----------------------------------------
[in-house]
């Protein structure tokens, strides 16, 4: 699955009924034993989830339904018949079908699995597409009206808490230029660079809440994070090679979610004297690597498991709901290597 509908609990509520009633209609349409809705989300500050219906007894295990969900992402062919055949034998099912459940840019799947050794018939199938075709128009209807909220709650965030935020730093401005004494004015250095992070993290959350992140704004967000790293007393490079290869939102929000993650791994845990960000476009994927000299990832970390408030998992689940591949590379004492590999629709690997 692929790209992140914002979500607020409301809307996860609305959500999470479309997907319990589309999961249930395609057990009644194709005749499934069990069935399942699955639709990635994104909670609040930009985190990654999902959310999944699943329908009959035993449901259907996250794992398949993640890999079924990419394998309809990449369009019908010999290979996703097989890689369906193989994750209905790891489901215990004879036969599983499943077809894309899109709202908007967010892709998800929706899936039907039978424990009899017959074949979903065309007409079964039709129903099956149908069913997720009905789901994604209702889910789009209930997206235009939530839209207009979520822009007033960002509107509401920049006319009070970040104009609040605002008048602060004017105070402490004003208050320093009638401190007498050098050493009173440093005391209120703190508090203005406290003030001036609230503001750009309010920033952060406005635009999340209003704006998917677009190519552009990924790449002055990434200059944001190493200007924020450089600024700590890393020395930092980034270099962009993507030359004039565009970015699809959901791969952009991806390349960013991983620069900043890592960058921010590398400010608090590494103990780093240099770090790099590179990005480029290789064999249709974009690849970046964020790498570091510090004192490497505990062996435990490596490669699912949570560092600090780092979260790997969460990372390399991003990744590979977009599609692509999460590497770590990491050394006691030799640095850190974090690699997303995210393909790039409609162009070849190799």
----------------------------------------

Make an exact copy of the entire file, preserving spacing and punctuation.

[in-house]
């Protein structure tokens, strides 16, 4: 699955009924034993989830339904018949079908699995597409009206808490230029660079809440994070090679979610004297690597498991709901290597 509908609990509520009633209609349409809705989300500050219906007894295990969900992402062919055949034998099912459940840019799947050794018939199938075709128009209807909220709650965030935020730093401005004494004015250095992070993290959350992140704004967000790293007393490079290869939102929000993650791994845990960000476009994927000299990832970390408030998992689940591949590379004492590999629709690997 692929790209992140914002979500607020409301809307996860609305959500999470479309997907319990589309999961249930395609057990009644194709005749499934069990069935399942699955639709990635994104909670609040930009985190990654999902959310999944699943329908009959035993449901259907996250794992398949993640890999079924990419394998309809990449369009019908010999290979996703097989890689369906193989994750209905790891489901215990004879036969599983499943077809894309899109709202908007967010892709998800929706899936039907039978424990009899017959074949979903065309007409079964039709129903099956149908069913997720009905789901994604209702889910789009209930997206235009939530839209207009979520822009007033960002509107509401920049006319009070970040104009609040605002008048602060004017105070402490004003208050320093009638401190007498050098050493009173440093005391209120703190508090203005406290003030001036609230503001750009309010920033952060406005635009999340209003704006998917677009190519552009990924790449002055990434200059944001190493200007924020450089600024700590890393020395930092980034270099962009993507030359004039565009970015699809959901791969952009991806390349960013991983620069900043890592960058921010590398400010608090590494103990780093240099770090790099590179990005480029290789064999249709974009690849970046964020790498570091510090004192490497505990062996435990490596490669699912949570560092600090780092979260790997969460990372390399991003990744590979977009599609692509999460590497770590990491050394006691030799640095850190974090690699997303995210393909790039409609162009070849190799």